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Series Land Rovers

Brake Adjustment

By Bill Maloney

Okay, you've bought your new brake shoes and have installed them and for one reason or other it stops like crap. The shoes certainly need adjustment but first we must check a few other items:

  • Wheel Bearings - If the wheel bearings are way out of adjustment the wheel and drum can flop around a bit and do all sorts of nasty things when you hit the pedal. Jack up the wheel and try to shake it with your hands. If you can move it perceptibly you need to adjust the bearings. Remove the hub flange placing a catch pan to catch the gear oil. Bend down the edge of the lock washer and undo the outer locknut. I use a 2 3/32" hub socket I bought at a local auto parts store. It's a little looser than I'd like but it does the job well. Remove the lock washer and if you don't have a new one pound it flat with a hammer. Turn the inner nut in til it takes up the slack and back it off a little. Replace the washer and the outer lock nut and tighten it firmly. Then do your check again. The wheel should turn easily with very little perceptible play. It will take a few tries to get it right. Then bend down the lock washer on one side and bend it out on the other. Replace the hub flange.
  • Hub Seals - Are they leaking? If oil is getting on the shoes the brakes will not work very well. If they are really saturated pull the shoes and replace them. Replace the hub seal races too if they are scored, and they probably will be. Use a drill bit that is almost the width of the race drilling 90 degrees from the axle. Be careful not to drill into the hub and when you are close to through take a chisel and split the race at the drill point. It will be easier than you'd expect. The race will now come off pretty easily. When you replace the race smear some silicone gasket sealer where the race meets the hub. Then you can either tap it in slowly all around, which is a pain but doable, or else before hand you take the race to a hardware store and have them cut a length of pipe a few inches longer than the stub axle and close to the diameter of the race - you will use this to drive the race back onto the stub axle. If gear oil has leaked onto the brake shoes clean them off thoroughly with brake parts cleaner, along with the drums. They may work OK but if they are really saturated you'll have to change them.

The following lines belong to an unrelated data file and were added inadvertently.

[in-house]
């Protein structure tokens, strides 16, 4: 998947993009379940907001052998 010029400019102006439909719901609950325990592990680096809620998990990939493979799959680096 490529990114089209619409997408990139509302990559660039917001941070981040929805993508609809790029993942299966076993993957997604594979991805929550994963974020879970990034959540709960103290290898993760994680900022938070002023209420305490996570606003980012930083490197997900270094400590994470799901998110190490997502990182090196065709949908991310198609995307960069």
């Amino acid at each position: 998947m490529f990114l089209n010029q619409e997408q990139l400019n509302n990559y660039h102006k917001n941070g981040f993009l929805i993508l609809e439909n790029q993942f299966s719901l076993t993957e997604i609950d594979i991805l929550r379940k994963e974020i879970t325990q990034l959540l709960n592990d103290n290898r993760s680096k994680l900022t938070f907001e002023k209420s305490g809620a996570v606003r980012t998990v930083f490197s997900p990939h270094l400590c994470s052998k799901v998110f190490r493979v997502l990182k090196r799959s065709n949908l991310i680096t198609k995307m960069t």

• Wheel Cylinders - If they are leaking change them. You can clean off the shoes and drums but brake fluid seems to deteriorate the linings much more so than gear oil so you'd be better off replacing them unless it was only a quick dousing.
  • Brake Bleeding - You can buy all sorts of self bleeding brake tools to do this. Or you can get a length of hose that will fit tightly over the bleeder nipple, a jar, and a tall plastic bucket (or any other similarly sized object to put the jar on). Put the jar on the overturned bucket in the wheel well (wheel off) making sure it is above the level of the brake cylinder. You may have to stack stuff underneath the jar to raise it up. This will keep any air bubbles from flowing back into the wheel cylinder. Fill up the master cylinder and open up the bleeder nipple with the hose on it going up and into the jar. Start with the closest wheel to the master cylinder. Pump it in long strokes filling the master cylinder up a few times to really flush it through. Check it every few pumps so that you don't empty the master cylinder and draw more air into the system. Continue with the other wheels.